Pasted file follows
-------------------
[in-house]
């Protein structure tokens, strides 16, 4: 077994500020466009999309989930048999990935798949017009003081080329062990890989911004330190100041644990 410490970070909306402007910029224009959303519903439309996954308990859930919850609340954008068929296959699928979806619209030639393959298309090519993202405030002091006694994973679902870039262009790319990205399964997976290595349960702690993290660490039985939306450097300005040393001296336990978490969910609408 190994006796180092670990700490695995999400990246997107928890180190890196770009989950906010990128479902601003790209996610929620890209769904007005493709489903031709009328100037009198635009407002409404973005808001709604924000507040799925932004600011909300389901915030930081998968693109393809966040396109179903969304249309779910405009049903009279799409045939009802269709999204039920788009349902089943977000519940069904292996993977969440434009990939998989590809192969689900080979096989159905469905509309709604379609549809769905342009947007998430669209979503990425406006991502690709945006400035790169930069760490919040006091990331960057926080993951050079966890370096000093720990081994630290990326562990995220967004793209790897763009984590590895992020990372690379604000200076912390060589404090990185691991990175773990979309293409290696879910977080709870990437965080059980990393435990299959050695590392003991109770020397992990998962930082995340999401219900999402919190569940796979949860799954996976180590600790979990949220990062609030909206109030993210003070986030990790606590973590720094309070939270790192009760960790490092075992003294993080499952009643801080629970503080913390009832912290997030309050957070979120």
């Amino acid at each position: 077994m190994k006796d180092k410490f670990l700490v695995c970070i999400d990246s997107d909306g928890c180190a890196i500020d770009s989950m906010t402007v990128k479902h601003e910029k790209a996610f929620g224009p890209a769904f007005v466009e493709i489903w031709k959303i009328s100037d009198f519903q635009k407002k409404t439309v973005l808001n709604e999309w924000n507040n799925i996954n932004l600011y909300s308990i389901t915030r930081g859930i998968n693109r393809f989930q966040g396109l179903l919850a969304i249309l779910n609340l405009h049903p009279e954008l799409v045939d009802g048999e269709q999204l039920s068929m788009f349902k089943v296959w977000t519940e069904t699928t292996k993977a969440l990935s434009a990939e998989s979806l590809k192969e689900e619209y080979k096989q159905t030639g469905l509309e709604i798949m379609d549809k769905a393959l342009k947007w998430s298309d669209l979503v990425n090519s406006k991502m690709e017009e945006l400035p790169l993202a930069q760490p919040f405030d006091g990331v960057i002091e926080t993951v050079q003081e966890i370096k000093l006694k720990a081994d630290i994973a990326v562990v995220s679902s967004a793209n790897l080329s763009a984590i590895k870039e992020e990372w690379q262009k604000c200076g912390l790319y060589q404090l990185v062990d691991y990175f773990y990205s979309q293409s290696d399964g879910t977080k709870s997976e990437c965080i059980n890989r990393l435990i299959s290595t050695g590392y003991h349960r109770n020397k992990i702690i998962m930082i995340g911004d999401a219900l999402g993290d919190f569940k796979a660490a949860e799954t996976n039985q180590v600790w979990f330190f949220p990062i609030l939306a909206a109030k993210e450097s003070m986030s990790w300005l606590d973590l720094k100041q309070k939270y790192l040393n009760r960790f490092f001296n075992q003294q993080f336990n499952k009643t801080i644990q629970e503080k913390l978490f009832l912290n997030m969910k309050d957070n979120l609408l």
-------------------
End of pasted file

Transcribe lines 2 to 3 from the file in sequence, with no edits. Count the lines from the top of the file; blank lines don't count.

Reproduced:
């Protein structure tokens, strides 16, 4: 077994500020466009999309989930048999990935798949017009003081080329062990890989911004330190100041644990 410490970070909306402007910029224009959303519903439309996954308990859930919850609340954008068929296959699928979806619209030639393959298309090519993202405030002091006694994973679902870039262009790319990205399964997976290595349960702690993290660490039985939306450097300005040393001296336990978490969910609408 190994006796180092670990700490695995999400990246997107928890180190890196770009989950906010990128479902601003790209996610929620890209769904007005493709489903031709009328100037009198635009407002409404973005808001709604924000507040799925932004600011909300389901915030930081998968693109393809966040396109179903969304249309779910405009049903009279799409045939009802269709999204039920788009349902089943977000519940069904292996993977969440434009990939998989590809192969689900080979096989159905469905509309709604379609549809769905342009947007998430669209979503990425406006991502690709945006400035790169930069760490919040006091990331960057926080993951050079966890370096000093720990081994630290990326562990995220967004793209790897763009984590590895992020990372690379604000200076912390060589404090990185691991990175773990979309293409290696879910977080709870990437965080059980990393435990299959050695590392003991109770020397992990998962930082995340999401219900999402919190569940796979949860799954996976180590600790979990949220990062609030909206109030993210003070986030990790606590973590720094309070939270790192009760960790490092075992003294993080499952009643801080629970503080913390009832912290997030309050957070979120």
């Amino acid at each position: 077994m190994k006796d180092k410490f670990l700490v695995c970070i999400d990246s997107d909306g928890c180190a890196i500020d770009s989950m906010t402007v990128k479902h601003e910029k790209a996610f929620g224009p890209a769904f007005v466009e493709i489903w031709k959303i009328s100037d009198f519903q635009k407002k409404t439309v973005l808001n709604e999309w924000n507040n799925i996954n932004l600011y909300s308990i389901t915030r930081g859930i998968n693109r393809f989930q966040g396109l179903l919850a969304i249309l779910n609340l405009h049903p009279e954008l799409v045939d009802g048999e269709q999204l039920s068929m788009f349902k089943v296959w977000t519940e069904t699928t292996k993977a969440l990935s434009a990939e998989s979806l590809k192969e689900e619209y080979k096989q159905t030639g469905l509309e709604i798949m379609d549809k769905a393959l342009k947007w998430s298309d669209l979503v990425n090519s406006k991502m690709e017009e945006l400035p790169l993202a930069q760490p919040f405030d006091g990331v960057i002091e926080t993951v050079q003081e966890i370096k000093l006694k720990a081994d630290i994973a990326v562990v995220s679902s967004a793209n790897l080329s763009a984590i590895k870039e992020e990372w690379q262009k604000c200076g912390l790319y060589q404090l990185v062990d691991y990175f773990y990205s979309q293409s290696d399964g879910t977080k709870s997976e990437c965080i059980n890989r990393l435990i299959s290595t050695g590392y003991h349960r109770n020397k992990i702690i998962m930082i995340g911004d999401a219900l999402g993290d919190f569940k796979a660490a949860e799954t996976n039985q180590v600790w979990f330190f949220p990062i609030l939306a909206a109030k993210e450097s003070m986030s990790w300005l606590d973590l720094k100041q309070k939270y790192l040393n009760r960790f490092f001296n075992q003294q993080f336990n499952k009643t801080i644990q629970e503080k913390l978490f009832l912290n997030m969910k309050d957070n979120l609408l």